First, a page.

An Advertising Agency Business Plan Thought Starter.
Ten years ago I was the owner and CEO of Citrus, a Portland and Bend Oregon advertising and digital agency. Just so you get the picture, our clients included AOR work for Nike; the Montana Lottery; Harrah’s; Providence Health & Services (5 states), and lots more. As you will see below, I knew that we needed to change our approach to the business. We needed a new advertising agency business plan. A radical shift from what was starting to look like a way too traditional advertising agency business model. My team and I looked at different approaches and ultimately, I determined that I (that means me) did not want to make the required revisions. At that point, I decided to craft the agency for sale. I wrote about how I sold the agency in my 57-page PDF, “How To Sell An Advertising Agency.” Links to it are on this page.
2020. Is It Time For You To Invent A New Business Plan?
I talk to lots of advertising agencies. Many are looking very hard at how to reinvent their agency. This is driven by ongoing factors like waves of recessions; clients asking for more and more for less money; lower profits; unhappy and overworked staff and, of course, the results of the pandemic. I talked yesterday with a New York agency buddy that is shutting down his office, asking his landlord for rent concessions, and will go full-time virtual. He is not alone. Again, in many cases, the need for a new business plan is being forced on agency leaders. Being forced is OK. Not changing is not OK.
Back to my past as one model for the future.
10/12/10: Twas Time For A New Business Plan
Before I sold my Portland agency, I spent some time thinking through what a new, an evolutionary, a smarter, competitive, and higher profit advertising agency business plan might look like. Simply put, how could we make more money? This is what I was thinking a few years ago.
I think that my thought process at that time might help you think hard about your agency’s business plan.
A bit of background. Citrus was a successful Northwest agency. We had offices in Portland and Bend, Oregon. Our clients included Nike (we were an AOR agency for major league baseball and college sports); Oregon State Football, Harrah’s Las Vegas; Wildhorse (a large Oregon casino); the Montana Lottery; LegalZoom; a couple of major west coast banks and Providence Health and Services (a multi-state hospital and healthcare company) and a range of leisure accounts.
I bought the majority share of Oregon’s full-service advertising agency Ralston Group in 2002. I had just left being CEO of ActiveBuddy, a serious natural language company that proceeded Siri and Alexa. It was time for me to get out of New York and get some fresh air. Over the course of the next 8 years, we bought Portland’s Citrus, renamed the agency, and grew our account base across the USA.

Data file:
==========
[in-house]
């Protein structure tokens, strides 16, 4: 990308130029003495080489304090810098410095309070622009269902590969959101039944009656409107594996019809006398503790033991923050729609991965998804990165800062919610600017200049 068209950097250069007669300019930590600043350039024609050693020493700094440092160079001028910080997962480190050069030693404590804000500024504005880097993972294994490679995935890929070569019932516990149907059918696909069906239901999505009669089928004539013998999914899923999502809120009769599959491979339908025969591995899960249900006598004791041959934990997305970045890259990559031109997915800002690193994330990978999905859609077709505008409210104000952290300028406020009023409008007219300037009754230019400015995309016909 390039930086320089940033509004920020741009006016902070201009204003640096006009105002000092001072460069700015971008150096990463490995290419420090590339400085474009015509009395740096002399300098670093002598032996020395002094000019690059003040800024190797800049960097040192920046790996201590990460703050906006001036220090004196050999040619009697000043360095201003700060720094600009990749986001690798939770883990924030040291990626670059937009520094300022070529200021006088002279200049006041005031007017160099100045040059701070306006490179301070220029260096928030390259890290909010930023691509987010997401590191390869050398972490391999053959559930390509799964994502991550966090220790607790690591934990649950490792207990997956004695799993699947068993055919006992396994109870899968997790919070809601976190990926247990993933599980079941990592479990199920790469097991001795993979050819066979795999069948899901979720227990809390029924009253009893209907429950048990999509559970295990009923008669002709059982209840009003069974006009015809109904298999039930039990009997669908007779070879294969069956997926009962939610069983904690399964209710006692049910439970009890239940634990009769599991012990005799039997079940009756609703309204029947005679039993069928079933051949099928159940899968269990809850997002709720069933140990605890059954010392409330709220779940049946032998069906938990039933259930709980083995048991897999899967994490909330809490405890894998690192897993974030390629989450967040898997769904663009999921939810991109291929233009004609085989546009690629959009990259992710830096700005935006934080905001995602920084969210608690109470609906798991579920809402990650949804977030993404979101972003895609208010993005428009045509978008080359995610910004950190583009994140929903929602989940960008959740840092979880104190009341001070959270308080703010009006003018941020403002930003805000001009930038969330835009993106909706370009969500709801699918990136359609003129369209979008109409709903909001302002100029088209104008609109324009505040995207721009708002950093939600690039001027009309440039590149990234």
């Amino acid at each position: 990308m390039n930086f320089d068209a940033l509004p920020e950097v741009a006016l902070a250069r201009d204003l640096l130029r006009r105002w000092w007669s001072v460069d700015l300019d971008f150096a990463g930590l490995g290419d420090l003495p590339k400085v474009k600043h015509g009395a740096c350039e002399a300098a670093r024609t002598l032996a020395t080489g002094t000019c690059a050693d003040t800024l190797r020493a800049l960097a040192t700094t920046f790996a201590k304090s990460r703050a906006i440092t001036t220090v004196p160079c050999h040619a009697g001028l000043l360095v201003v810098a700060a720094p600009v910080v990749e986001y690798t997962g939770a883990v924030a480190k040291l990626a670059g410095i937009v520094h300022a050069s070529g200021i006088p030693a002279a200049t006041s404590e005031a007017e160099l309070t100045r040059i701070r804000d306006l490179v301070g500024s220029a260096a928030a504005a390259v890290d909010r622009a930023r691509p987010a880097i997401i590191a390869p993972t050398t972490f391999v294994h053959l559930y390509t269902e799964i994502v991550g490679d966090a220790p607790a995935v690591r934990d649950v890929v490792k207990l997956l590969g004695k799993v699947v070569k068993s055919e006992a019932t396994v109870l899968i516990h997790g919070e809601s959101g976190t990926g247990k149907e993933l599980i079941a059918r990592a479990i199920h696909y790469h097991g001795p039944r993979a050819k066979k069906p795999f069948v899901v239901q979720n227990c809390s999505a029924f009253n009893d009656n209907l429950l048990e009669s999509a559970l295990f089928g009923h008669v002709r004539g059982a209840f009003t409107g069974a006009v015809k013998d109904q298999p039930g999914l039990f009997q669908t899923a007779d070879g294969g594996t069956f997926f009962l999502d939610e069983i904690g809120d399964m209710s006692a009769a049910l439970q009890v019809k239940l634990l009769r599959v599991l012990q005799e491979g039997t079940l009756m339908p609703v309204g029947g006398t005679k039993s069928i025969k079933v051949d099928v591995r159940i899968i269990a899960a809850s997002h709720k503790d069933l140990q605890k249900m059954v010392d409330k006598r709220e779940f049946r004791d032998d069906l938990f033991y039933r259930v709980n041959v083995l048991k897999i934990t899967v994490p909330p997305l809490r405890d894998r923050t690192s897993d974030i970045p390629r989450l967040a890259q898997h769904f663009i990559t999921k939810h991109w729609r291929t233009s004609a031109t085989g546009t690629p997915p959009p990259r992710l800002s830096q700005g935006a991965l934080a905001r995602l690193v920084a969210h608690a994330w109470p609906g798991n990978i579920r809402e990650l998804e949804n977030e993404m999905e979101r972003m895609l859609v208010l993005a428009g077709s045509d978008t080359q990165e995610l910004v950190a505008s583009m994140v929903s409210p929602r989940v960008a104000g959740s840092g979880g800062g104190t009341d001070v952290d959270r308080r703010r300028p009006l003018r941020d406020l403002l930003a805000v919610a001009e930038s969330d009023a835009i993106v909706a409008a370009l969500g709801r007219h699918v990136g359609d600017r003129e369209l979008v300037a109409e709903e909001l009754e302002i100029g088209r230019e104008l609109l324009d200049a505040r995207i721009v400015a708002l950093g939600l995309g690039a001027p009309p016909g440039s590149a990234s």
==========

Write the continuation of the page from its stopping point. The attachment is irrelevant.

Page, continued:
However, by 2008, after the horrible recession, clients driving down profits, the increase of workload from digital and social media, the increasing cost of running a marketing company (ala healthcare costs), I decided that we had to either reinvent the agency or I’d move on.
The Birth Of “Portland”
Ok, what should we do? I needed to reinvent the agency via a new advertising agency business plan to be more competitive; leaner; more nimble; lower cost; and NEW. As in, new and improved to get the attention of more of the high-profit clients we wanted.
Here is the document, the 2010 think-piece that I used to help guide me. I hope you find it, um, maybe inspiring.
My 2010 Plan – A New Agency Model: Food-For-Thought For Your Agency
Citrus needs to change.
The agency industry (especially full-service agencies) knows it must explore new business models. The old 15% commission + 16.5% mark-up is so long gone. Plus, we know that finding a way for clients to pay up for “big ideas” is difficult.
Within this context, clients are confronted by fast-paced changes, are skittish and are understaffed. Media options have grown exponentially, clients are asking for program metrics, they need smart digital solutions, can’t figure out how to manage integration and do not fully understand social marketing. They still want big ideas but want all of this for less. All of this is compounded by the view that “agencies” are costly and inefficient. Many prospects don’t even want to take our calls.
To further compound the issues, a sea of agency industry sameness and lack of clear brand and service differentiation confronts us. It is very difficult for small full-service agencies to stand out from the crowd. Defining a unique and focused agency brand for a non-specialist agency isn’t easy.
Citrus shares these issues and at present does not have a clear and compelling brand story. We have our “Move” positioning but we need to express this beyond just words.
There must be a new way.
An idea…Move To Small + Smart.
In my mind, a Small + Smart Citrus is the smartest customized agency in the world.